Vodafone faces asset seizure in India over non-payment of Rs 14,200 cr tax bill

Mumbai: India has told the country's second largest mobile carrier Vodafone Group Plc that it may have to seize the company's India assets, if it fails to fulfil a tax demand of Rs 14,200 crore.
vodafone faces asset seizures over non payment of...
India TV Business Desk February 16, 2016 16:51 IST

Mumbai: India has told the country's second largest mobile carrier Vodafone Group Plc that it may have to seize the company's India assets, if it fails to fulfil a tax demand of Rs 14,200 crore. The company received the information in the form of a notice by Anil Sant, Deputy Commissioner of the Income Tax department.

Vodafone confirmed receiving the letter dated February 4, maintaining its stand that it was a disputed tax demand and that the issue was under international arbitration.

“We can confirm that we have received a tax reminder from the Tax Department that also references asset seizures in the event of non-payment. This dispute is currently the subject of international arbitration. The Indian government stated in 2014 that existing tax disputes, including ours, would be resolved through existing judicial process,” the company said in a statement today.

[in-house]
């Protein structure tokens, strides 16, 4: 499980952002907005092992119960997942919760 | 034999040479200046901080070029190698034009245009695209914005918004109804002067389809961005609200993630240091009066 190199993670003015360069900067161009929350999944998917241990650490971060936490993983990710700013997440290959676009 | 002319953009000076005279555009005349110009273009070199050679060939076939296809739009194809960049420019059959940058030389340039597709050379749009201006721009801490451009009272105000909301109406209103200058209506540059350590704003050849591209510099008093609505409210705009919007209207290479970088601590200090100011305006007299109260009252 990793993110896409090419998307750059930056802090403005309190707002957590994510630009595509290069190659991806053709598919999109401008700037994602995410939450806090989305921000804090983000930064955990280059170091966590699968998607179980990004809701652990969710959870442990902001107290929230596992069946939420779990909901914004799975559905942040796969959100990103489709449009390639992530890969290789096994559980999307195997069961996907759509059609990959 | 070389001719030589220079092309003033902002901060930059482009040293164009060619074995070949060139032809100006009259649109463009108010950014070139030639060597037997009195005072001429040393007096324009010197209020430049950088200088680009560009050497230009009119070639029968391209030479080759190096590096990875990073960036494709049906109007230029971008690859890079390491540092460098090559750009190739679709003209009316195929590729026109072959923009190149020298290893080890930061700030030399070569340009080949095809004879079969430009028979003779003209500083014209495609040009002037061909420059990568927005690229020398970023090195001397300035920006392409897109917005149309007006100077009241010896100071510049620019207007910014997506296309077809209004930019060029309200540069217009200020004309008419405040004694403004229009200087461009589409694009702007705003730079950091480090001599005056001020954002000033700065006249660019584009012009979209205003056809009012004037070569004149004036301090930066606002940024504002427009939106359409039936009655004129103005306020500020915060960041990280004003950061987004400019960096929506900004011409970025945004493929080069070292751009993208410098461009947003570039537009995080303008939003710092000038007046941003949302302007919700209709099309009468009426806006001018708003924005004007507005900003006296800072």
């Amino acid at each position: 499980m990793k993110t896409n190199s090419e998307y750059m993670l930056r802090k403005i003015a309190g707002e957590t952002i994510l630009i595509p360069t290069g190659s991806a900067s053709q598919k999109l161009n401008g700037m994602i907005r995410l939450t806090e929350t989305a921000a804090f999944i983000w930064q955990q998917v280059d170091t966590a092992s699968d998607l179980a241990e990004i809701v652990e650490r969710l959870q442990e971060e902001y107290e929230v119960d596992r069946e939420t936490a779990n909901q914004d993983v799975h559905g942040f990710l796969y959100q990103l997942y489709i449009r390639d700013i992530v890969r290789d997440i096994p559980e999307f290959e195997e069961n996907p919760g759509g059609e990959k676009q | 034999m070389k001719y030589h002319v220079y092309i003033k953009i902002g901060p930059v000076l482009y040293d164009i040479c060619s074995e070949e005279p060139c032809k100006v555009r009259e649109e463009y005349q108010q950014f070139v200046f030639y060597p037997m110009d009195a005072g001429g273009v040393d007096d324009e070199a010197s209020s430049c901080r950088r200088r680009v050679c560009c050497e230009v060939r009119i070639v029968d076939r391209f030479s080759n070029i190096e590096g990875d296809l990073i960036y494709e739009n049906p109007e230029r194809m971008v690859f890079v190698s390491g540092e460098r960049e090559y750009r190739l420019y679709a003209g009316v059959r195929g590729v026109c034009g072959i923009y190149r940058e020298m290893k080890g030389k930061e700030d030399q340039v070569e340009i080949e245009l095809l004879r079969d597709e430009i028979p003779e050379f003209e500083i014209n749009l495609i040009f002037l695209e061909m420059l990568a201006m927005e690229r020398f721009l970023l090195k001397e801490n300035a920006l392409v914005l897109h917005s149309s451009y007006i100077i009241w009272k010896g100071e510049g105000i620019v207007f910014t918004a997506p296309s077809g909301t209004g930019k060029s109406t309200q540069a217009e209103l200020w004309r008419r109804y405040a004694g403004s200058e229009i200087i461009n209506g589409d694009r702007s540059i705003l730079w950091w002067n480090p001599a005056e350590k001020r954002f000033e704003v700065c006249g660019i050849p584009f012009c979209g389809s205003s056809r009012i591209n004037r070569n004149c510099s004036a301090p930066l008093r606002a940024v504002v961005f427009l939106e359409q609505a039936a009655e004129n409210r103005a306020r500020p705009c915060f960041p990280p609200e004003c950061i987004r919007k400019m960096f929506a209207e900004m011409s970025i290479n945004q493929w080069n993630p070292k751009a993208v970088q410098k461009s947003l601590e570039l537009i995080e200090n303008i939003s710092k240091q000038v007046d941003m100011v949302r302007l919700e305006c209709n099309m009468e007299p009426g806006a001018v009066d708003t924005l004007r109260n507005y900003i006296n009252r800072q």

Vodafone also targeted the tax department saying its behaviour did not indicate that they were on the same page as the government.

“In a week when Prime Minister Modi is promoting a tax-friendly environment for foreign investors this seems a complete disconnect between government and the Tax Department,” it said.

The dispute relates to Vodafone's $11 billion acquisition of a 67 per cent stake in the mobile-phone business owned by Hutchison Whampoa, now part of CK Hutchison Holdings Ltd.

While Vodafone has said it doesn't owe the Indian government money because the transaction was conducted offshore, Indian authorities have sought to collect taxes on the deal because it involved the assets in the country.

Vodafone then began international arbitration proceedings on the tax bill in 2014. It's the biggest of three disputes Vodafone has had with India's government under former Prime Minister Manmohan Singh.

 
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